On 26 October 2011, the Intellectual Property Research Institute of Australia (IPRIA) and the Centre for Media and Communications Law (CMCL) hosted a free seminar at the Melbourne Business School titled ‘Brands and the Challenges of Grey Markets’. The panellists were, by a surprising majority, in support of parallel imports…is this the way of the future?
A number of the panellists stressed the importance of distinguishing between between parallel imports and counterfeiting, with counterfeits “baaaad” and parallel imports “gooood”. Parallel imports were proffered as a remedy for increasing consumer choice and keeping price competitiveness alive, particularly where some countries are victims of price discrimination (an example is iTunes’ Australian price per song being nearly double that charged to its US customers). Even Owen Malone, the head of IP at Treasury Wine Estates, speaking from the point of view of the brand owner, acknowledged that the rise of parallel imports had forced some companies to adjust their pricing accordingly, to the benefit of consumers.
In relation to alcohol, which Owen kindly informed us was classed as a ‘food’ under the Food Standards Code (to the delight of the audience and the other panellists), the business of parallel importing was described as a market driven by price competition and arbitrage opportunities, in which products travel long distances, and in which there may be an extensive time period between production and sale, with little evidence of any love of brands or care to sustain quality. This can mean serious impacts to consumer health and safety as well as brand and reputational damage.
Vicki Huang, a lecturer in Marketing Law at Deakin University, spoke about parallel imports from the point of view of the consumer. The growing prevalence of online shopping offers more options to Australian consumers and Vicki discussed highlights from the Productivity Commission’s draft report into the Economic Structure and Performance of the Australian Retail Industry, an interesting read: here.
Susy Frankel, a professor from the School of Law at Victoria University of Wellington (NZ), explained how, as a signatory to free trade agreements, New Zealand had embraced parallel imports in their trade mark and copyright law, but not in relation to patented goods. She suggested that intellectual property law was an inappropriate avenue to use to try and stop the global movement of goods.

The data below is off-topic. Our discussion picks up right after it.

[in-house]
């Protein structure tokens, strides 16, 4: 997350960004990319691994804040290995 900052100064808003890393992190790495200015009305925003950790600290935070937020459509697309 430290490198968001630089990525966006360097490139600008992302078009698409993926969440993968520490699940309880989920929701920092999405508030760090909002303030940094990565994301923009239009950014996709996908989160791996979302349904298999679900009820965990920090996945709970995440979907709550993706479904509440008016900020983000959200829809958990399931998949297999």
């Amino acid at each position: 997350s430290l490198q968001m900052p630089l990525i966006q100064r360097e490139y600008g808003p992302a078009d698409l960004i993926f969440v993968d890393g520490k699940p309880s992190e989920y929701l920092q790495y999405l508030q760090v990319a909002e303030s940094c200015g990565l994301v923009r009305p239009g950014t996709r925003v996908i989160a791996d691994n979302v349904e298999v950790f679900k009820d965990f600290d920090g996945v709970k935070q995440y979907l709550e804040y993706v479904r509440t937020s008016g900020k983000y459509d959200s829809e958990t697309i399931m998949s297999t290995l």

Don O’Sullivan, an associate professor in Marketing at the Melbourne Business School discussed both the positives and negatives of the impact of grey market goods, and seemed, overall, to support the idea. He used the example of grey market iPads in China, to state that parallel imports can facilitate broader market coverage for a trade mark owner in a particular market, even if the goods have not come through authorised channels. Both Don and Vicki agreed that consumers now seem willing to sacrifice some levels of certainty in terms of warranties and consumer service for a reduced price and the added functionality of online (for example user reviews etc). Owen was concerned that sole focus on a price war can lead to a downward spiral of reduced innovation, development and customer service within a market.
In markets where the distributor (who may not be the trade mark owner in the jurisdictions where the goods have come from) is responsible for educating the market, paying for advertising and building brand equity, the audience seemed to concur that the distributor should be entitled to the revenue from that investment. And in a situation, as is so common in the world of consumer goods, where the consumer is not paying for the product itself, but for the extensive brand equity behind it, perhaps intellectual property law is quite an appropriate avenue for that protection.